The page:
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Overview of Agile Methodology
Overview of Agile Methodology
Overview of Agile Methodology
Overview of Agile Methodology
Overview of Agile Methodology
Overview of Agile Methodology
Overview of Agile Methodology
Overview of Agile Methodology
Overview of Agile Methodology
Overview of Agile Methodology
Overview of Agile Methodology
Overview of Agile Methodology
Overview of Agile Methodology
Overview of Agile Methodology
Overview of Agile Methodology
Overview of Agile Methodology
Overview of Agile Methodology
Overview of Agile Methodology
Overview of Agile Methodology
Overview of Agile Methodology
Overview of Agile Methodology
Overview of Agile Methodology
Overview of Agile Methodology
Overview of Agile Methodology
Overview of Agile Methodology
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Overview of Agile Methodology

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  • The meanings of the Manifesto items on the left within the agile software development context are described below.Individuals and Interactions – in agile development, self-organization and motivation are important, as are interactions like co-location and pair programming.Working software – working software will be more useful and welcome than just presenting documents to clients in meetings.Customer collaboration – requirements cannot be fully collected at the beginning of the software development cycle, therefore continuous customer or stakeholder involvement is very important.Responding to change – agile development is focused on quick responses to change and continuous development
  • Prescriptive means “more rules tofollow” and adaptive means “fewer rules to follow”.
  • Transcript

    • 1. Overview of Agile Methodology
      Prepared by: Haresh Karkar [Information Architect]
    • 2. Software development processes
      A [really] short history of
    • 3. REQUIREMENTS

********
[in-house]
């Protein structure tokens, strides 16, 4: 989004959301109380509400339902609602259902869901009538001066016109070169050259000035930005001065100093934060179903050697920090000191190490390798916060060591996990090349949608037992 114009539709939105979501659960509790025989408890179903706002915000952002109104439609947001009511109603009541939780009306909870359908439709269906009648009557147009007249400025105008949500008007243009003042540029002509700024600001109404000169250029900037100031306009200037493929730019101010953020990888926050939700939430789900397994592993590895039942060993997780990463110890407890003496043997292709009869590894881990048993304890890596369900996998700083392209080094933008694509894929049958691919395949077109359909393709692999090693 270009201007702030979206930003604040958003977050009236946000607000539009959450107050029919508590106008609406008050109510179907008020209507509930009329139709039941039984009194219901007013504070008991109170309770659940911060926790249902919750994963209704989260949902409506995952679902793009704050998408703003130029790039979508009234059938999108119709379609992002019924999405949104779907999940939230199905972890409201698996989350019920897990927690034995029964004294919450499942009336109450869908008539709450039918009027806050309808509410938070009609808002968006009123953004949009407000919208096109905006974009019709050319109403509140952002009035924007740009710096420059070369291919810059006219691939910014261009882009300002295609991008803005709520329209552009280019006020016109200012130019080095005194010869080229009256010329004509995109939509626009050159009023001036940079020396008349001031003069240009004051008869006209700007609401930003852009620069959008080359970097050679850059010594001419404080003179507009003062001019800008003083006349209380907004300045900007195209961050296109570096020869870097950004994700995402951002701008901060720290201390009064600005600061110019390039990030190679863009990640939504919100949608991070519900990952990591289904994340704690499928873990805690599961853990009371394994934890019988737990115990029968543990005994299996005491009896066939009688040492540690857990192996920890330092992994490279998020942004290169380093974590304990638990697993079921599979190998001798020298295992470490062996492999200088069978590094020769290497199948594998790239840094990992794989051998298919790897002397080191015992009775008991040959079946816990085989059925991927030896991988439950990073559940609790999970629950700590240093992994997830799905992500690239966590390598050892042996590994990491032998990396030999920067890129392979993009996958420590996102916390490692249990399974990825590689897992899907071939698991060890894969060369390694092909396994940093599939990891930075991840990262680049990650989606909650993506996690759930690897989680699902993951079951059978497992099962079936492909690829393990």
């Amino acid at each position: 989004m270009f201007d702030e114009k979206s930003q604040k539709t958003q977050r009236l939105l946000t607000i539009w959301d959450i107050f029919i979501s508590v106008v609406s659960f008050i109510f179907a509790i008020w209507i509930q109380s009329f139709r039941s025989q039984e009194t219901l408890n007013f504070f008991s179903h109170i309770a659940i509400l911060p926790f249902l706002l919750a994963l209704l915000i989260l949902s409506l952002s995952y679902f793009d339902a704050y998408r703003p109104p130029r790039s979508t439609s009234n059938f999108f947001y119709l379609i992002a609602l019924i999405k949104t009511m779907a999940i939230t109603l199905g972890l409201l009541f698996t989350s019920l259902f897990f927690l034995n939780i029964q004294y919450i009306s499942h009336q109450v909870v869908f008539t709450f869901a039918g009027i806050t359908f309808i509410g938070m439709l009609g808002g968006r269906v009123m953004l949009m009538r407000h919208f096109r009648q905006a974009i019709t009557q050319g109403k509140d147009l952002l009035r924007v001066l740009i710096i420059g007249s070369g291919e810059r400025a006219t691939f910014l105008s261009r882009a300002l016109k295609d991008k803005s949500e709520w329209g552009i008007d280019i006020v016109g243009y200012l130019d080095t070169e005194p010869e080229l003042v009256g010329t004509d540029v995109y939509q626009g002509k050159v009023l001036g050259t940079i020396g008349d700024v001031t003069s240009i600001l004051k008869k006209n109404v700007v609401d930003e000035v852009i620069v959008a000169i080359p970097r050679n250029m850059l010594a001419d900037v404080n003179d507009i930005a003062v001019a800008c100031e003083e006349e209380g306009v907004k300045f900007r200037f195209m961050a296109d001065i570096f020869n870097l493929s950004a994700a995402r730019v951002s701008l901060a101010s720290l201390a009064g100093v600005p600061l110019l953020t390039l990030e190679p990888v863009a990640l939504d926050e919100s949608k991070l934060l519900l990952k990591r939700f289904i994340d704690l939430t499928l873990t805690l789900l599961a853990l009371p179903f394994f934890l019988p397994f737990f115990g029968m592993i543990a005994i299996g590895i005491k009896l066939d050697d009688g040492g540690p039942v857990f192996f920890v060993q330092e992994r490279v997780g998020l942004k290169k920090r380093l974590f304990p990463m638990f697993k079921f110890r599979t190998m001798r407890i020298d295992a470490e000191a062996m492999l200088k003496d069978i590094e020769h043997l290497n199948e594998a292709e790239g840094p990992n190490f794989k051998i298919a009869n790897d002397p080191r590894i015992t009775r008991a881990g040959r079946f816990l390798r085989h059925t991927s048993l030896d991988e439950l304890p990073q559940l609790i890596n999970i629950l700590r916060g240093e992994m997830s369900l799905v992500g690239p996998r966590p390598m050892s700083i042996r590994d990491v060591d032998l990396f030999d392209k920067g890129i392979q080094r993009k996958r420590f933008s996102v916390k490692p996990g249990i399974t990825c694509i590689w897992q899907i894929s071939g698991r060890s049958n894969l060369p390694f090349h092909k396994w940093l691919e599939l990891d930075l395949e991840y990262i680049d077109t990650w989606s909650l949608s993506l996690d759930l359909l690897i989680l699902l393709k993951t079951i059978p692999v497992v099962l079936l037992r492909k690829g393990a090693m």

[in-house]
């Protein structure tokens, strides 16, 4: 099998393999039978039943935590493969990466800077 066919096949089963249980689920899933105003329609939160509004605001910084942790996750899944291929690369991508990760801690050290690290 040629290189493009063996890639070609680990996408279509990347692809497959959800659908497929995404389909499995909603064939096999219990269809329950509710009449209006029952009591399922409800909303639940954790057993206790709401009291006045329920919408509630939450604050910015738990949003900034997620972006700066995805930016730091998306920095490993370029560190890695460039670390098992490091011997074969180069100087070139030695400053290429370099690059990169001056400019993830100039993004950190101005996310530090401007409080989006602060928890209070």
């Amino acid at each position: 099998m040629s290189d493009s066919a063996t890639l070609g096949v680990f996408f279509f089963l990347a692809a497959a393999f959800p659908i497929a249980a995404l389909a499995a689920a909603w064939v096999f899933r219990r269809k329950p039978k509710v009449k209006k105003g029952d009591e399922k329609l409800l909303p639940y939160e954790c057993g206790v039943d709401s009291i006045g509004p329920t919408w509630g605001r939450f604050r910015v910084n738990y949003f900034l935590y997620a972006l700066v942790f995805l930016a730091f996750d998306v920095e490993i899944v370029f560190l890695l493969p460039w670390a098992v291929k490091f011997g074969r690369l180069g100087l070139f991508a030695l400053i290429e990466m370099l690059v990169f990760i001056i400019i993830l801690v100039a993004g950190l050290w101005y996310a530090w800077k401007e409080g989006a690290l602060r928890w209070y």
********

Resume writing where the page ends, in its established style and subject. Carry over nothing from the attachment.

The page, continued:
DESIGN
      DEVELOPMENT
      Waterfall Development is another name for the more
      TESTING
      traditional approach to software development
      MAINTENANCE
      Waterfall Development
    • 4. Waterfall Development (contd..)
      You complete one phase (e.g. design) beforemoving on to the next phase(e.g. development)
      You rarely aim to re-visit a ‘phase’ once it’s completed. That means, you better get whatever you’re doing right the first time!
    • 5. Changes
      REQUIREMENTS
      DESIGN
      You don’t realize any value until the end of the project
      You leave the testing until the end
      You don’t seek approval from the stakeholders until late in the day
      Skipped
      Takes too long
      DEVELOPMENT
      TESTING
      This approach is highly risky, often more costly and generally less efficient than Agile approaches
      MAINTENANCE
      But…
    • 6. Rapid
      Adaptable
      AGILE
      Quality-driven
      Cooperative
      Iterative
      Not a process, it's a philosophy or set of values
    • 7. Individuals and interactions overprocesses and tools
      Working software overcomprehensive documentation
      Customer collaboration overcontract negotiation
      Responding to change overfollowing a plan
      Agile Manifesto
    • 8. Agile Umbrella
      More Prescriptive
      more rules to follow
      RUP (120+)
      RUP has over 30 roles, over 20 activities, and over 70 artifacts
      Agile
      XP (13)
      Scrum (9)
      Scrum
      XP
      Kanban (3)
      DSDM
      Crystal
      FDD
      Kanban
      RUP
      Do Whatever!! (0)
      and few more…
      More Adaptive
      fewer rules to follow
      * Check wikipedia for list of all Agile methods
    • 9. Scrum
      A light-weightagileprocess tool
      Product/ Project Owner
      Split your organization into small, cross-functional, self-organizing teams.
      Scrum Team
      Scrum Master